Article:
Simpler, Improved Taxation of Investment Income: Taxes long-term capital gains and dividends as ordinary income, but exempts 40 percent of such income from tax – resulting in a three percentage point decrease from the maximum rates individuals pay today on such income while also achieving the lowest level of double taxation on investment income in modern history.
No AMT: In addition to lowering tax rates for families and all job creators, the plan repeals the Alternative Minimum Tax (AMT) for individuals, pass-through businesses and corporations.
Easier Education Benefits: Adopts recommendations stemming from the bipartisan working groups to consolidate education tax benefits so, along with the additional money from stronger economic growth, families can more easily afford the costs of a college education.
Modernized International System: Modernizes the international tax code for the first time in more than 50 years while protecting jobs, wages and profits from being shipped overseas.
Permanent R&D Incentive: Invests in innovation by making permanent an improved Research & Development Tax Credit.
More Affordable Healthcare: While the plan generally leaves ObamaCare policies untouched and for a later debate on healthcare, there are two main exceptions given strong bipartisan support for: (1) repeal of the medical device tax and (2) repeal of the medicine cabinet tax, which prohibits use of funds from tax-free accounts to purchase over-the-counter medication without first obtaining a prescription.
IRS Accountability: Cracks down on IRS abuses and reduces massive waste, fraud and abuse. The plan also contains provisions prohibiting implementation of recently proposed rules affecting 501(c)(4) organizations and provides victims with information regarding the status of investigations into violations of their taxpayer rights.
Infrastructure Investment: Dedicates $126.5 billion to the Highway Trust Fund (HTF) to fully fund highway and infrastructure investment through the HTF for eight years.
Simplification for Seniors: Reflecting a proposal supported by AARP and ATR, the plan requires the IRS to develop a simple tax return to be known as Form 1040SR, for individuals over the age of 65 who receive common kinds of retirement income like annuity and Social Security payments, interest, dividends and capital gains.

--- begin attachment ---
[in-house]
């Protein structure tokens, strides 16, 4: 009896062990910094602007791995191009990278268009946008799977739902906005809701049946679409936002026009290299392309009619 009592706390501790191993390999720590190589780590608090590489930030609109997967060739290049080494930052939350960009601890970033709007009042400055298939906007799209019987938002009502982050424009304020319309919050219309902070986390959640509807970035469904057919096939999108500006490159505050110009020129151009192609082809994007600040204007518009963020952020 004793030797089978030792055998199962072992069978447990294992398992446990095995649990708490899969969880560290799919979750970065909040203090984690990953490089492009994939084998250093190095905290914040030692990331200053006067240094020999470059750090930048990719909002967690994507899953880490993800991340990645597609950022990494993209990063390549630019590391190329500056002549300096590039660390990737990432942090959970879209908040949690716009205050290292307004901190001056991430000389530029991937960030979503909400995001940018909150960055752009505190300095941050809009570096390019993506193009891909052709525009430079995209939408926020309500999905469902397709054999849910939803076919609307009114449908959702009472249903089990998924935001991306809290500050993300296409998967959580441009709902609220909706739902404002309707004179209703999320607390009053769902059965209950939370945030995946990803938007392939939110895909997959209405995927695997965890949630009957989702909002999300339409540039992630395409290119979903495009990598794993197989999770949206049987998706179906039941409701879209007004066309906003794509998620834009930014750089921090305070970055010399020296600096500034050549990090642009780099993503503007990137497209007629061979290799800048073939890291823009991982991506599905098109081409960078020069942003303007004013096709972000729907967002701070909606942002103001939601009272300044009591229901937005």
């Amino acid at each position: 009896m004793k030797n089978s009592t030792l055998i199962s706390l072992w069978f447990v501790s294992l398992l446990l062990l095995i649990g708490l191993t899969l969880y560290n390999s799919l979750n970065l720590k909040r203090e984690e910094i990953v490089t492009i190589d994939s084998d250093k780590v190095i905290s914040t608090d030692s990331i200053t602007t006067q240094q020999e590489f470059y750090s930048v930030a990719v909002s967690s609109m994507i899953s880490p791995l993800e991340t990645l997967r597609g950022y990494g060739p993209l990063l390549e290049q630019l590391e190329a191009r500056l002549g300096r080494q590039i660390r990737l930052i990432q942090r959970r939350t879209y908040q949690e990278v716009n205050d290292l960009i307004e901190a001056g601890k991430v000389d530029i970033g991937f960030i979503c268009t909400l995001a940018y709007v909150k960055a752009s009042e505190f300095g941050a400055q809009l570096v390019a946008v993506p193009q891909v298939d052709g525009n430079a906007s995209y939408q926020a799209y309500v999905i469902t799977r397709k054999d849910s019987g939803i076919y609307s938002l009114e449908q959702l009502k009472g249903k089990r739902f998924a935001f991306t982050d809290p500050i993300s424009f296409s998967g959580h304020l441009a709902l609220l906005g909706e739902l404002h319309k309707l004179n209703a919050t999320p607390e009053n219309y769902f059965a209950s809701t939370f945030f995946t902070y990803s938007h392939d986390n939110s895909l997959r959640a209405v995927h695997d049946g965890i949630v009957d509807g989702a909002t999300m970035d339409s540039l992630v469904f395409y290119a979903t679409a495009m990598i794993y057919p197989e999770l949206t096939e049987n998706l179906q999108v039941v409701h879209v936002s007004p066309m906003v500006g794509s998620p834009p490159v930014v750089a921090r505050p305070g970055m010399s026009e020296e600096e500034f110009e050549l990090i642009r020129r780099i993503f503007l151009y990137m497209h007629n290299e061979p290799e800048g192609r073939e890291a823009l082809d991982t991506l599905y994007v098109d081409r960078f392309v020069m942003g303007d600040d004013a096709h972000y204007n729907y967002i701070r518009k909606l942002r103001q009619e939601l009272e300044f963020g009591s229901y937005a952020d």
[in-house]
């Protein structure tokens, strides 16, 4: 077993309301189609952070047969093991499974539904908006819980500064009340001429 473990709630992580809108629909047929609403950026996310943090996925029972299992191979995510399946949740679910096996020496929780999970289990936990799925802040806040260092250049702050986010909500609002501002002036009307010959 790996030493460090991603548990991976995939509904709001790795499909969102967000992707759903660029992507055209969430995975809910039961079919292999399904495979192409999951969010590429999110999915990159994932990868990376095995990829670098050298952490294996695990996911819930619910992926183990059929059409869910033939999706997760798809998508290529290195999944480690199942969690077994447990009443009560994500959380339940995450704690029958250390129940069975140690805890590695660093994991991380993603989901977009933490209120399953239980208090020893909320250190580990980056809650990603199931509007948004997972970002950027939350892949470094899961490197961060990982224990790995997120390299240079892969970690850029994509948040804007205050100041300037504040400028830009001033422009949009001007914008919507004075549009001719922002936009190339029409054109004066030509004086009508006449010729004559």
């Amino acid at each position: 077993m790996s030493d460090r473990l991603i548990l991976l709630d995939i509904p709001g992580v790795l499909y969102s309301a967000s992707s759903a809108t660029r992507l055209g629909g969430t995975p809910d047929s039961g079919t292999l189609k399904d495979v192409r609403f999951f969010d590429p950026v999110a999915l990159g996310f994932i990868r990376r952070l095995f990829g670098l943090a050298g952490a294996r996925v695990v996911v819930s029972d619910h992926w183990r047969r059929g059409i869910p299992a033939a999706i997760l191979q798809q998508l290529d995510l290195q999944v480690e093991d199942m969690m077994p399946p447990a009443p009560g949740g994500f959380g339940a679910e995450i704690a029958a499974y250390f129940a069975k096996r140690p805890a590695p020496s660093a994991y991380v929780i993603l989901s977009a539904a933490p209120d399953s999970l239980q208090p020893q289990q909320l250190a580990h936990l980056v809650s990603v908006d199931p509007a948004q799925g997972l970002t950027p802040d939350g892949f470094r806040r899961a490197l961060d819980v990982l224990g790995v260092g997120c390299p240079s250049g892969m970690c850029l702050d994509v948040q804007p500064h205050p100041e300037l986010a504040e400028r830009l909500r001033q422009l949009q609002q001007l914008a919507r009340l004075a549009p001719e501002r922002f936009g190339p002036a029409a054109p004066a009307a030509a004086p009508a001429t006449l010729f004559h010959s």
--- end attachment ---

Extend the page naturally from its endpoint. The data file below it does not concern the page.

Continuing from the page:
Charitable Giving: Expands opportunities to make tax-deductible contributions past the end of the tax year, makes permanent conservation easement incentives, simplifies exempt organization taxes and sets a floor instead of a cap to the amount of donations that can be deducted. The economic growth in this plan will increase charitable giving by $2.2 billion annually.
Shrinks and Simplifies the Income Tax Code: In addition to easing complexity and compliance burdens by adopting a larger standard deduction, enhanced child tax credit and lower rates, the plan repeals over 220 sections of the tax code; cutting the size of the income tax code by 25 percent.
In keeping with previously released drafts, the Committee seeks input and feedback on technical and policy issues raised by the draft released today. The Committee also invites input on the accompanying technical explanation prepared by the JCT staff, a document that could serve as the basis for similar legislative history on any future tax reform legislation that may be considered by the Committee. Additionally, as it further examines options arising from the budgetary and economic analysis, the Committee is especially interested in receiving constructive feedback on areas listed below.
1. Extenders Policy ($1 Trillion): The proposal has been scored by JCT as deficit neutral; it does not increase the budget deficit relative to the projected deficits for the FY2014-23 budget window. CBO’s revenue baseline for this period assumes that a number of tax policies expire and are not renewed. However, CBO has noted that “[n]early all of those provisions have been extended previously; some, such as the research and experimentation tax credit, have been extended multiple times.” Including a permanent extension of these policies would result in the revenue baseline being almost $1 trillion lower over the FY2014-23 budget window than projected. In such a scenario, the proposal would therefore reduce the deficit – mostly through revenue increases – potentially by as much as $1 trillion (without considering all potential interactions among those policies and the proposal). CBO annually presents an “alternative fiscal scenario” that assumes these tax provisions are made permanent – the same assumption generally used for spending programs in CBO’s traditional baseline. The Committee is interested in feedback on which (including none or all) of these expiring tax provisions should be included in the revenue baseline for purposes of determining whether the proposal is deficit neutral.